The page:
Weak Fence: Vulnerability Assessment

Weak Fence: Vulnerability Assessment


Thursday, October 22, 2020

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Food fraud can either be due to negligence or due to economic gain. Either way, it is on the rise and consumers and food business operators must be aware and take steps to protect themselves and/or their businesses. According to Gary Smith (January 2020) survey statistics for 2019, 36% of USA and Canada and 33% of international processors said that food fraud is a significant issue they face. Fifteen per cent responded that they have detected it in their supply chain. To reiterate, when food fraud is motivated by economic gain it is referred to as “economically motivated adulteration (EMA)”.

In the global perspective of food fraud generated from a World Health Organization (WHO) survey (John Spink et al, July 2019), it was stated that food fraud can be understood in the risk category that deals with quality, safety and defence. The risk that food fraud poses can also be broken down into the categories of direct food risk, indirect food risk, and technical food risk. Whichever category it falls in, the reality is, food fraud is a risk. What then should a food business operator do about it?

In considering how to address food fraud, the Global Food Safety Initiative (GFSI) Think Tank states that since there are socio-economic issues linked to the history of food fraud, it takes a different perspective than for food safety and food defence. The following are recommendations that food business operators must incorporate into their system:

1. Food fraud vulnerability assessment - assess points along the supply chain to determine and prioritise vulnerability.

2. Implement appropriate control measures to reduce the risk of the vulnerabilities found.

The FSSC 22000 guidance on the mitigation of food fraud gives the following pointers for conducting the vulnerability assessment:

1. Economic vulnerability (how economically attractive is fraud?)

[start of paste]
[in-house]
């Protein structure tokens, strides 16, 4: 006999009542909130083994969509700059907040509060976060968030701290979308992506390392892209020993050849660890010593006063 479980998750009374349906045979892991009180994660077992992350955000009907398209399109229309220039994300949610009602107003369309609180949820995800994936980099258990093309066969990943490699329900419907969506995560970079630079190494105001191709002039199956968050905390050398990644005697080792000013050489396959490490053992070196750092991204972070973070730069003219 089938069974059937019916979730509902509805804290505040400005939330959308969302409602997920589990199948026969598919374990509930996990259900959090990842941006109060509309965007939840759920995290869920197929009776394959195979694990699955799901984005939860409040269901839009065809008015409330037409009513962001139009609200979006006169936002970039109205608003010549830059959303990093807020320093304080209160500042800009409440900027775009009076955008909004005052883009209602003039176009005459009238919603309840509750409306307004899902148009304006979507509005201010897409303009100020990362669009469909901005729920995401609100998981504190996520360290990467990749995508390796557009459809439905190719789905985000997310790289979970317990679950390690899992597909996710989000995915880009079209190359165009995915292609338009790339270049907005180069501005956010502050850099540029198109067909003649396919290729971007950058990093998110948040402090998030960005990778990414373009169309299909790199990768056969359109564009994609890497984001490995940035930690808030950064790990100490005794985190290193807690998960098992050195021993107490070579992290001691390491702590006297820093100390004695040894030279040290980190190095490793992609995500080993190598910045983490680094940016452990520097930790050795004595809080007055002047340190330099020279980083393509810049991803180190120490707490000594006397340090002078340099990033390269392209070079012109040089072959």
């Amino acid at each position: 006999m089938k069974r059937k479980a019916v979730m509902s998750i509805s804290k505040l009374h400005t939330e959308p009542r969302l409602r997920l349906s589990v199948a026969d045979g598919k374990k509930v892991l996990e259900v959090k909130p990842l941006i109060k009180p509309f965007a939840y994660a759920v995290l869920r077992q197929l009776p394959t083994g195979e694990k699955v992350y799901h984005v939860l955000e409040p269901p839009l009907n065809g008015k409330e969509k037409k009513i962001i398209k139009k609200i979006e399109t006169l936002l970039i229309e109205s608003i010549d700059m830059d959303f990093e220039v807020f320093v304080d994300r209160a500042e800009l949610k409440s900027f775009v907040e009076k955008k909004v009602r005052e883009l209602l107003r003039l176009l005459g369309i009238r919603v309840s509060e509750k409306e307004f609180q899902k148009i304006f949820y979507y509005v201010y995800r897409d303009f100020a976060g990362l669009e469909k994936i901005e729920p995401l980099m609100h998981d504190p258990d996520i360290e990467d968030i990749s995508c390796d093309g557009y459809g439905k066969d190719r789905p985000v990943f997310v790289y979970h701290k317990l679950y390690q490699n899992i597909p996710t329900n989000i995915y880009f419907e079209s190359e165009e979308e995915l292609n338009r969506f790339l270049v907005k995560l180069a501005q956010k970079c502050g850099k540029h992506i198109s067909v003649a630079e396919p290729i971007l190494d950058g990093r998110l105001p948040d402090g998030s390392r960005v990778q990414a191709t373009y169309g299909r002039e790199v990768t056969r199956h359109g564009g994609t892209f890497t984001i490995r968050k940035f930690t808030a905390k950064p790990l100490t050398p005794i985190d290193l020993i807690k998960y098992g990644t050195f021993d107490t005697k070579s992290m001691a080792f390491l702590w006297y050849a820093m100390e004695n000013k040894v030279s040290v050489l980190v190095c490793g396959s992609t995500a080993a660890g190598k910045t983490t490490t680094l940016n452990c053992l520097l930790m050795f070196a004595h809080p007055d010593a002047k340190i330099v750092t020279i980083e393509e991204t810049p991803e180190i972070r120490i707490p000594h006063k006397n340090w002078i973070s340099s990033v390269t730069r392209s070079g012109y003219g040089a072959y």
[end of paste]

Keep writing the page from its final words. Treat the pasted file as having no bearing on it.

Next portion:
2. Historical data (has it happened?)

3. Detectability (eg, how easy to detect, routine screening present?)

4. Access to raw materials, packaging materials and finished products in the supply chain

5. Relationship with supplier (eg, long relationship or spot-buying)

6. Certification through an independent sector specific control system for fraud and authenticity

7. Complexity of the supply chain (eg, length, origins and where the product is substantially changed/processed)

Therefore, when conducting the vulnerability assessment one must consider suppliers, ingredients and industry pressures and influence. It is important to note that, if you are operating a franchise, or exporting or participating in a food safety certification scheme, there is an increasing request for food fraud vulnerability assessment. Below are some questions that one such certification scheme, FSSC 22000, auditors seek to answer when they are evaluating the risk of food fraud:

1. Is there a team with the correct competencies/knowledge?

2. Has a vulnerability assessment been performed and documented?

3. Are all types of vulnerabilities covered (substitution, unapproved enhancements, misbranding, counterfeiting, stolen goods or others)?

4. Depth of the vulnerability assessment (historical data, economic motivations, detectability etc)?

5. Breadth of the vulnerability assessment (all materials covered)?

6. Is there a methodology to determine the significance of vulnerabilities?

7. When significant vulnerabilities are identified, is there a written mitigation plan?

As part of their internal monitoring programme, it is advisable that food business operators evaluate their system by seeking to answer these questions. After all, who wants to be using, say, recycled oil to fry their dumplings because the oil was “mislabelled”?

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